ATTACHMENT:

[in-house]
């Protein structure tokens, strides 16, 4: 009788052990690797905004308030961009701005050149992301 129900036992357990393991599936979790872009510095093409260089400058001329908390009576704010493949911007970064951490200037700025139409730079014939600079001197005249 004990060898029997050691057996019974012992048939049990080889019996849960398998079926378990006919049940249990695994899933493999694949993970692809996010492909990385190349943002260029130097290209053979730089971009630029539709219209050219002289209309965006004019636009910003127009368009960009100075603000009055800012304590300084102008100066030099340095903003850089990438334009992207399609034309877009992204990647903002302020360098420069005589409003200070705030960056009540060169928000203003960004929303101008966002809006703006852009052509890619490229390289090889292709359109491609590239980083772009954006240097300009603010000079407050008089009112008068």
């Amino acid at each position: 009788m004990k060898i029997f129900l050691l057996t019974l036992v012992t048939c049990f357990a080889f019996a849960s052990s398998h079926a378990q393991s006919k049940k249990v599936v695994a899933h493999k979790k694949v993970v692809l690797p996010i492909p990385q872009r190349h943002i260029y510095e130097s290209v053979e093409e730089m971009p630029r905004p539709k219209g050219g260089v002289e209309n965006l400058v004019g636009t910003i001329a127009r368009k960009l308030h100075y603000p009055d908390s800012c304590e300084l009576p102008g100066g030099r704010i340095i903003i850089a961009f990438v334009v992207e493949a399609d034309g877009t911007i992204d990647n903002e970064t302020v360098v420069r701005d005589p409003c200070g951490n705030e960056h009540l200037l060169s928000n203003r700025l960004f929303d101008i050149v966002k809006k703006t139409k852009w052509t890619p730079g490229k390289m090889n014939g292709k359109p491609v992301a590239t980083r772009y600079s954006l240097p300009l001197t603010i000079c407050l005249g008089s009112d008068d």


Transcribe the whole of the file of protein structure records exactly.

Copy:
[in-house]
């Protein structure tokens, strides 16, 4: 009788052990690797905004308030961009701005050149992301 129900036992357990393991599936979790872009510095093409260089400058001329908390009576704010493949911007970064951490200037700025139409730079014939600079001197005249 004990060898029997050691057996019974012992048939049990080889019996849960398998079926378990006919049940249990695994899933493999694949993970692809996010492909990385190349943002260029130097290209053979730089971009630029539709219209050219002289209309965006004019636009910003127009368009960009100075603000009055800012304590300084102008100066030099340095903003850089990438334009992207399609034309877009992204990647903002302020360098420069005589409003200070705030960056009540060169928000203003960004929303101008966002809006703006852009052509890619490229390289090889292709359109491609590239980083772009954006240097300009603010000079407050008089009112008068």
């Amino acid at each position: 009788m004990k060898i029997f129900l050691l057996t019974l036992v012992t048939c049990f357990a080889f019996a849960s052990s398998h079926a378990q393991s006919k049940k249990v599936v695994a899933h493999k979790k694949v993970v692809l690797p996010i492909p990385q872009r190349h943002i260029y510095e130097s290209v053979e093409e730089m971009p630029r905004p539709k219209g050219g260089v002289e209309n965006l400058v004019g636009t910003i001329a127009r368009k960009l308030h100075y603000p009055d908390s800012c304590e300084l009576p102008g100066g030099r704010i340095i903003i850089a961009f990438v334009v992207e493949a399609d034309g877009t911007i992204d990647n903002e970064t302020v360098v420069r701005d005589p409003c200070g951490n705030e960056h009540l200037l060169s928000n203003r700025l960004f929303d101008i050149v966002k809006k703006t139409k852009w052509t890619p730079g490229k390289m090889n014939g292709k359109p491609v992301a590239t980083r772009y600079s954006l240097p300009l001197t603010i000079c407050l005249g008089s009112d008068d």